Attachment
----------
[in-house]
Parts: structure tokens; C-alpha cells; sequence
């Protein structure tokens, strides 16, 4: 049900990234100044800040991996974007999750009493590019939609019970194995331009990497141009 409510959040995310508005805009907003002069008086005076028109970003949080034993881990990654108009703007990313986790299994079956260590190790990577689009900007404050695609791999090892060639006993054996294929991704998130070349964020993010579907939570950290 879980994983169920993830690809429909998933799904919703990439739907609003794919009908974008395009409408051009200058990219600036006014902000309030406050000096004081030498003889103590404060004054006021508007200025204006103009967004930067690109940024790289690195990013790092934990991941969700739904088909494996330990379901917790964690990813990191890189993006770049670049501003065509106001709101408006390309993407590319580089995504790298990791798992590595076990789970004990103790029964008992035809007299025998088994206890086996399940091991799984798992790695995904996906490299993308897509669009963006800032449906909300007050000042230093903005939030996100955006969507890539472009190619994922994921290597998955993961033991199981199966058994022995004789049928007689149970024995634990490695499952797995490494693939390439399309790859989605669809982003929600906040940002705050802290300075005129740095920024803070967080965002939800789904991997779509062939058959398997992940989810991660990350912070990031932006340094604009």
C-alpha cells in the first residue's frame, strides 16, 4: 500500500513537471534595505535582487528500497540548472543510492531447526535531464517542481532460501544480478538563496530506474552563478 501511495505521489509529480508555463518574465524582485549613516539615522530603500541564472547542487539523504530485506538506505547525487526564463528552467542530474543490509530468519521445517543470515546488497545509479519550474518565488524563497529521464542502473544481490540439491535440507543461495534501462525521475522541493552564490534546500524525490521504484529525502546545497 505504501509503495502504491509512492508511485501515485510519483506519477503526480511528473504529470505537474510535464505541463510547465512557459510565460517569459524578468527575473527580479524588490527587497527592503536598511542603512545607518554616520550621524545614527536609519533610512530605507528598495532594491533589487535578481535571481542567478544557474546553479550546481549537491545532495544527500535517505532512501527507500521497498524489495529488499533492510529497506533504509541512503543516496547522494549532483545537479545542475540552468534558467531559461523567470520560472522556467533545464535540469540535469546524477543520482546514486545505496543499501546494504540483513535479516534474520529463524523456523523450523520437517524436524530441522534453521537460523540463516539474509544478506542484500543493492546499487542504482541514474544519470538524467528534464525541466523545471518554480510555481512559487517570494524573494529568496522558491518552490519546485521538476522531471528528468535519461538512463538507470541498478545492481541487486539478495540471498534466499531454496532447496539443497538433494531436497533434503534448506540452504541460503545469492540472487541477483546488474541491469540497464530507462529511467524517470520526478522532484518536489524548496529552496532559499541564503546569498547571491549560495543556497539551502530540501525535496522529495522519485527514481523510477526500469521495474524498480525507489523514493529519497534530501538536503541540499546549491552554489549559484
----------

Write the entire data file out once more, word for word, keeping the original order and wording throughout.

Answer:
[in-house]
Parts: structure tokens; C-alpha cells; sequence
């Protein structure tokens, strides 16, 4: 049900990234100044800040991996974007999750009493590019939609019970194995331009990497141009 409510959040995310508005805009907003002069008086005076028109970003949080034993881990990654108009703007990313986790299994079956260590190790990577689009900007404050695609791999090892060639006993054996294929991704998130070349964020993010579907939570950290 879980994983169920993830690809429909998933799904919703990439739907609003794919009908974008395009409408051009200058990219600036006014902000309030406050000096004081030498003889103590404060004054006021508007200025204006103009967004930067690109940024790289690195990013790092934990991941969700739904088909494996330990379901917790964690990813990191890189993006770049670049501003065509106001709101408006390309993407590319580089995504790298990791798992590595076990789970004990103790029964008992035809007299025998088994206890086996399940091991799984798992790695995904996906490299993308897509669009963006800032449906909300007050000042230093903005939030996100955006969507890539472009190619994922994921290597998955993961033991199981199966058994022995004789049928007689149970024995634990490695499952797995490494693939390439399309790859989605669809982003929600906040940002705050802290300075005129740095920024803070967080965002939800789904991997779509062939058959398997992940989810991660990350912070990031932006340094604009």
C-alpha cells in the first residue's frame, strides 16, 4: 500500500513537471534595505535582487528500497540548472543510492531447526535531464517542481532460501544480478538563496530506474552563478 501511495505521489509529480508555463518574465524582485549613516539615522530603500541564472547542487539523504530485506538506505547525487526564463528552467542530474543490509530468519521445517543470515546488497545509479519550474518565488524563497529521464542502473544481490540439491535440507543461495534501462525521475522541493552564490534546500524525490521504484529525502546545497 505504501509503495502504491509512492508511485501515485510519483506519477503526480511528473504529470505537474510535464505541463510547465512557459510565460517569459524578468527575473527580479524588490527587497527592503536598511542603512545607518554616520550621524545614527536609519533610512530605507528598495532594491533589487535578481535571481542567478544557474546553479550546481549537491545532495544527500535517505532512501527507500521497498524489495529488499533492510529497506533504509541512503543516496547522494549532483545537479545542475540552468534558467531559461523567470520560472522556467533545464535540469540535469546524477543520482546514486545505496543499501546494504540483513535479516534474520529463524523456523523450523520437517524436524530441522534453521537460523540463516539474509544478506542484500543493492546499487542504482541514474544519470538524467528534464525541466523545471518554480510555481512559487517570494524573494529568496522558491518552490519546485521538476522531471528528468535519461538512463538507470541498478545492481541487486539478495540471498534466499531454496532447496539443497538433494531436497533434503534448506540452504541460503545469492540472487541477483546488474541491469540497464530507462529511467524517470520526478522532484518536489524548496529552496532559499541564503546569498547571491549560495543556497539551502530540501525535496522529495522519485527514481523510477526500469521495474524498480525507489523514493529519497534530501538536503541540499546549491552554489549559484